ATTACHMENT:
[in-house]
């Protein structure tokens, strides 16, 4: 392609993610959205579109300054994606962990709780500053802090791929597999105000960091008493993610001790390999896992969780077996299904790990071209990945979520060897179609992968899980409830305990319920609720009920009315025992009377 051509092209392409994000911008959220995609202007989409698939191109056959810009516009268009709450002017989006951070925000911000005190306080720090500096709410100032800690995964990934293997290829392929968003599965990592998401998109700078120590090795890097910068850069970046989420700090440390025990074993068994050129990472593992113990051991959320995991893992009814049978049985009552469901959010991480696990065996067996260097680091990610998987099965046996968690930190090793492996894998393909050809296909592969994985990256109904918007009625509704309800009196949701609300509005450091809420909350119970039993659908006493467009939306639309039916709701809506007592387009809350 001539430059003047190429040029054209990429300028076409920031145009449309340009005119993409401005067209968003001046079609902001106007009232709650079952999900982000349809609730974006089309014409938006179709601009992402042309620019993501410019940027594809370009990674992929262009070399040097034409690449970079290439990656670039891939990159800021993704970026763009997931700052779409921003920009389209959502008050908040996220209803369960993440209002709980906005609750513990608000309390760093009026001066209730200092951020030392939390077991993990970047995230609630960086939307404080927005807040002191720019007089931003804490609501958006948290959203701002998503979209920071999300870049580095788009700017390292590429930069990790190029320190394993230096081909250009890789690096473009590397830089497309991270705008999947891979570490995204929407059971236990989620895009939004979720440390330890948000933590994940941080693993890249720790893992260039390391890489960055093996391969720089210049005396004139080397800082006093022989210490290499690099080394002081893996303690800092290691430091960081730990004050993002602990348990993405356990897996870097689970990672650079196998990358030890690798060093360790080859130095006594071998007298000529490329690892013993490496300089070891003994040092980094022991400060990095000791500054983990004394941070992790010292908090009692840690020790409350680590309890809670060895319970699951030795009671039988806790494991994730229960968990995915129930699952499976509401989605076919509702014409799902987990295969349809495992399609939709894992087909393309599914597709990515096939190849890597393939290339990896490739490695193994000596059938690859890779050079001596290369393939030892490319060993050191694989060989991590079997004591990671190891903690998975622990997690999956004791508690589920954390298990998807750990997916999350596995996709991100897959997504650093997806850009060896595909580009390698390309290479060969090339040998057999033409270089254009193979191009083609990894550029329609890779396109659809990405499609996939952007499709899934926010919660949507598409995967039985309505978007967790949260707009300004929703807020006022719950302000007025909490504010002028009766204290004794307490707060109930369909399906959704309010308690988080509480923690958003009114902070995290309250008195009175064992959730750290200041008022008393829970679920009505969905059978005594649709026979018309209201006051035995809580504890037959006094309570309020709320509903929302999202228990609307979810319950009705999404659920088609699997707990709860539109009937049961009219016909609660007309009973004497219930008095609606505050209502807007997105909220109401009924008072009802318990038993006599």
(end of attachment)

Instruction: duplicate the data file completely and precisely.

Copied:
[in-house]
């Protein structure tokens, strides 16, 4: 392609993610959205579109300054994606962990709780500053802090791929597999105000960091008493993610001790390999896992969780077996299904790990071209990945979520060897179609992968899980409830305990319920609720009920009315025992009377 051509092209392409994000911008959220995609202007989409698939191109056959810009516009268009709450002017989006951070925000911000005190306080720090500096709410100032800690995964990934293997290829392929968003599965990592998401998109700078120590090795890097910068850069970046989420700090440390025990074993068994050129990472593992113990051991959320995991893992009814049978049985009552469901959010991480696990065996067996260097680091990610998987099965046996968690930190090793492996894998393909050809296909592969994985990256109904918007009625509704309800009196949701609300509005450091809420909350119970039993659908006493467009939306639309039916709701809506007592387009809350 001539430059003047190429040029054209990429300028076409920031145009449309340009005119993409401005067209968003001046079609902001106007009232709650079952999900982000349809609730974006089309014409938006179709601009992402042309620019993501410019940027594809370009990674992929262009070399040097034409690449970079290439990656670039891939990159800021993704970026763009997931700052779409921003920009389209959502008050908040996220209803369960993440209002709980906005609750513990608000309390760093009026001066209730200092951020030392939390077991993990970047995230609630960086939307404080927005807040002191720019007089931003804490609501958006948290959203701002998503979209920071999300870049580095788009700017390292590429930069990790190029320190394993230096081909250009890789690096473009590397830089497309991270705008999947891979570490995204929407059971236990989620895009939004979720440390330890948000933590994940941080693993890249720790893992260039390391890489960055093996391969720089210049005396004139080397800082006093022989210490290499690099080394002081893996303690800092290691430091960081730990004050993002602990348990993405356990897996870097689970990672650079196998990358030890690798060093360790080859130095006594071998007298000529490329690892013993490496300089070891003994040092980094022991400060990095000791500054983990004394941070992790010292908090009692840690020790409350680590309890809670060895319970699951030795009671039988806790494991994730229960968990995915129930699952499976509401989605076919509702014409799902987990295969349809495992399609939709894992087909393309599914597709990515096939190849890597393939290339990896490739490695193994000596059938690859890779050079001596290369393939030892490319060993050191694989060989991590079997004591990671190891903690998975622990997690999956004791508690589920954390298990998807750990997916999350596995996709991100897959997504650093997806850009060896595909580009390698390309290479060969090339040998057999033409270089254009193979191009083609990894550029329609890779396109659809990405499609996939952007499709899934926010919660949507598409995967039985309505978007967790949260707009300004929703807020006022719950302000007025909490504010002028009766204290004794307490707060109930369909399906959704309010308690988080509480923690958003009114902070995290309250008195009175064992959730750290200041008022008393829970679920009505969905059978005594649709026979018309209201006051035995809580504890037959006094309570309020709320509903929302999202228990609307979810319950009705999404659920088609699997707990709860539109009937049961009219016909609660007309009973004497219930008095609606505050209502807007997105909220109401009924008072009802318990038993006599």